Water Resources Program  |  State of Water Resources

It is likely that the majority of streams in the County would presently fail Virginia’s biological standard and, thus, be considered impaired. Local impairments are caused by a variety of land uses and activities – stressors that are both within and beyond the authority of the County to control.



Streams and lakes are assessed by the Virginia Department of Environmental Quality (DEQ) using chemical and biological data collected by themselves and various other organizations, including citizen monitoring groups such as StreamWatch, a program of the Rivanna Conservation Alliance.  DEQ is required by the Clean Water Act to publish the results of their state-wide assessment program every even-numbered year in a document entitled Water Quality Assessment Integrated Report. The status of Albemarle County’s streams and reservoirs according to the 2014 Report is summarized in the map below.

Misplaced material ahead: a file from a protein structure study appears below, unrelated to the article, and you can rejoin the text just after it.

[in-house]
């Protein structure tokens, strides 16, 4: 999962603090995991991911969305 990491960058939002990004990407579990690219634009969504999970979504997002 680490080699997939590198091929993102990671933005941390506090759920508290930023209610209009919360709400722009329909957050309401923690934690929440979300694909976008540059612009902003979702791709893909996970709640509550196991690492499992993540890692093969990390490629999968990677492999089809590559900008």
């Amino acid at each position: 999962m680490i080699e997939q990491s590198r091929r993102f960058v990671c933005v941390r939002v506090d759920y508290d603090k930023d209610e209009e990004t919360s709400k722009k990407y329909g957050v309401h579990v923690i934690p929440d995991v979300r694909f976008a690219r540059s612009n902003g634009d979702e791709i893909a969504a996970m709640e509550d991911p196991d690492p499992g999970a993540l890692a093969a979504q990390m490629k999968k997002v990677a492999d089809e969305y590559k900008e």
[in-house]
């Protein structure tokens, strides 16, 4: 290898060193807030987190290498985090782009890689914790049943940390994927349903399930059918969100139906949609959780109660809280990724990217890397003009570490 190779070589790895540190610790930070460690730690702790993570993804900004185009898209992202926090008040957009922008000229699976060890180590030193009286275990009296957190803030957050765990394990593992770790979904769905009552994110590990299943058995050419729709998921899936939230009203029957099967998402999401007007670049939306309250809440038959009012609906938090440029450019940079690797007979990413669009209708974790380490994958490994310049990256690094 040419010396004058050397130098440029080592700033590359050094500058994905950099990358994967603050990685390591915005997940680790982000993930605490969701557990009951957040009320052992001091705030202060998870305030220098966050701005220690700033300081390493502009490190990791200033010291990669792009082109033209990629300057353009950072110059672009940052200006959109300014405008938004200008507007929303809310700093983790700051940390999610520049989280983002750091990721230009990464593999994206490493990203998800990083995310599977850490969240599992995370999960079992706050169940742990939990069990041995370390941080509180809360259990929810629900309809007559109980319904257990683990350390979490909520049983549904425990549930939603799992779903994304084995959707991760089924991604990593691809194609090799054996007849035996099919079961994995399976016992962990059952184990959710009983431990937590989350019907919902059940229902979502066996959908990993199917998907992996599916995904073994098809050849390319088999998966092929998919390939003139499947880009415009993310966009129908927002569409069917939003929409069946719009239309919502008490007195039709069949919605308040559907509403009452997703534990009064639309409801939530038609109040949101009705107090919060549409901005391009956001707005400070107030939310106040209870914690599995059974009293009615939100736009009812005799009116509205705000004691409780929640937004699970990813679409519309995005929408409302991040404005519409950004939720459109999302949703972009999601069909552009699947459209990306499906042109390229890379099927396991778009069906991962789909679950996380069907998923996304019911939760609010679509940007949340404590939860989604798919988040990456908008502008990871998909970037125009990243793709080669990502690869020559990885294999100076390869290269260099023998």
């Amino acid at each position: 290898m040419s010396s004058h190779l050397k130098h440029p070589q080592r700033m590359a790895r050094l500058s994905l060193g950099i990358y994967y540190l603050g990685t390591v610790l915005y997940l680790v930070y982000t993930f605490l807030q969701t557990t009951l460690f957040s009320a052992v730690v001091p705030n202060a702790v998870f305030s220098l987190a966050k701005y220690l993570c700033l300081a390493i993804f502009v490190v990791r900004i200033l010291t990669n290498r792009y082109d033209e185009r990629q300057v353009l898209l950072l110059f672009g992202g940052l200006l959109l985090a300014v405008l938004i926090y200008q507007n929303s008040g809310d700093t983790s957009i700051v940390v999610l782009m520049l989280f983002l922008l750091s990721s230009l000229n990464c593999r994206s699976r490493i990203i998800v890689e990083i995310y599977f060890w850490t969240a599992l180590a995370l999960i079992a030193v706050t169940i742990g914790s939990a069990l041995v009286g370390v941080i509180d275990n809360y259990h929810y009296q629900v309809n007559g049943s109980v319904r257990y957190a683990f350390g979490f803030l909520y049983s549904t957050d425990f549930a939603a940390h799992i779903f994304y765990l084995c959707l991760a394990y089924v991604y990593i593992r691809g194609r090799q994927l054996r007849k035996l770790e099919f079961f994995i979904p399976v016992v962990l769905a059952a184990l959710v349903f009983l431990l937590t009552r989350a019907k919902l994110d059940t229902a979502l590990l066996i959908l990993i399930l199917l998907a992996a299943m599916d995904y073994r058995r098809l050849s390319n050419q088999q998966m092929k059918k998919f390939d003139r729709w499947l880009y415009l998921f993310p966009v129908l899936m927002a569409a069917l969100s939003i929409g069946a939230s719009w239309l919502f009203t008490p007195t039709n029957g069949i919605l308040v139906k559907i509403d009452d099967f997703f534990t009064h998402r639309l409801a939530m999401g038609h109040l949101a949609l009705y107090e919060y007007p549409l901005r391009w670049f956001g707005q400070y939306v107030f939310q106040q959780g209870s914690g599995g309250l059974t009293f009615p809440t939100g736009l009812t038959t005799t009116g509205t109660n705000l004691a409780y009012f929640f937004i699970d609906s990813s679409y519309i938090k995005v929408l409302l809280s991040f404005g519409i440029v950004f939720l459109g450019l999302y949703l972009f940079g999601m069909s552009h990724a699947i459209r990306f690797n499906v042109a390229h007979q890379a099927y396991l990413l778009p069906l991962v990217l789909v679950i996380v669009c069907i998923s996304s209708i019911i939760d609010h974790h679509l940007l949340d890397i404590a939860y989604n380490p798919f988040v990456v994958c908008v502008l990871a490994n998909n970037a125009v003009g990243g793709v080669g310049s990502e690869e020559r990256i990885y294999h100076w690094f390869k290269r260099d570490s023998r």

For many streams within the County there are not enough data to determinewhether the stream is healthy or impaired. For streams in which a determination was made, about 30% of stream miles were healthy and 70% were impaired. The types of County stream impairments are summarized in the pie chart below. Note that the term benthic – which means “bottom-dwelling” – denotes that a stream does not support healthy and diverse aquatic life as indicated by assessments of macro-invertebrate organisms (aka, bug surveys). 

Both the DEQ report and a StreamWatch 2011 Land Use Study predict that less than half of the streams within the County are healthy by Virginia standards. StreamWatch additionally concludes that, based on data from its representative monitoring sites, the overall average condition of streams within the Rivanna basin has not changed significantly over the past ten years.


Research indicates a strong correlation between the health of lakes and streams and upstream land use. Undisturbed, densely forested lands result in the healthiest streams. As land use intensifies the volume and intensity of runoff increases– leading to channel scour and subsequent sedimentation. In addition, land use intensification introduces more pollutants into the watershed and more efficient pathways for these pollutants to reach streams.

To a large extent, the County’s water resource programs serve to reduce or mitigate the impacts resulting from intensified land use.